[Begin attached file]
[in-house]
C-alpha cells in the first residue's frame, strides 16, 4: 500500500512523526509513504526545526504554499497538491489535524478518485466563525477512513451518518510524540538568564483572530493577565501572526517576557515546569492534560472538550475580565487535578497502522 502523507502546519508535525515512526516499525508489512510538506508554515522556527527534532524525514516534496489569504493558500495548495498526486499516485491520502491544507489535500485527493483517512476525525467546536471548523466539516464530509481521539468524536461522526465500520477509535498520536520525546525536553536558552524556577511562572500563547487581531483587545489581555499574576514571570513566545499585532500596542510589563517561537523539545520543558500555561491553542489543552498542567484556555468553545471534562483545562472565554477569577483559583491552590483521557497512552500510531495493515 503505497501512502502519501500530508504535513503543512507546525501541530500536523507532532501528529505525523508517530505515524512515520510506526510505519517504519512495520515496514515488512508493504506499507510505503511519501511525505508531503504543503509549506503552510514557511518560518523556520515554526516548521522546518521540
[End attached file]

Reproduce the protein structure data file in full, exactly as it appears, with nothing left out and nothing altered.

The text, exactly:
[in-house]
C-alpha cells in the first residue's frame, strides 16, 4: 500500500512523526509513504526545526504554499497538491489535524478518485466563525477512513451518518510524540538568564483572530493577565501572526517576557515546569492534560472538550475580565487535578497502522 502523507502546519508535525515512526516499525508489512510538506508554515522556527527534532524525514516534496489569504493558500495548495498526486499516485491520502491544507489535500485527493483517512476525525467546536471548523466539516464530509481521539468524536461522526465500520477509535498520536520525546525536553536558552524556577511562572500563547487581531483587545489581555499574576514571570513566545499585532500596542510589563517561537523539545520543558500555561491553542489543552498542567484556555468553545471534562483545562472565554477569577483559583491552590483521557497512552500510531495493515 503505497501512502502519501500530508504535513503543512507546525501541530500536523507532532501528529505525523508517530505515524512515520510506526510505519517504519512495520515496514515488512508493504506499507510505503511519501511525505508531503504543503509549506503552510514557511518560518523556520515554526516548521522546518521540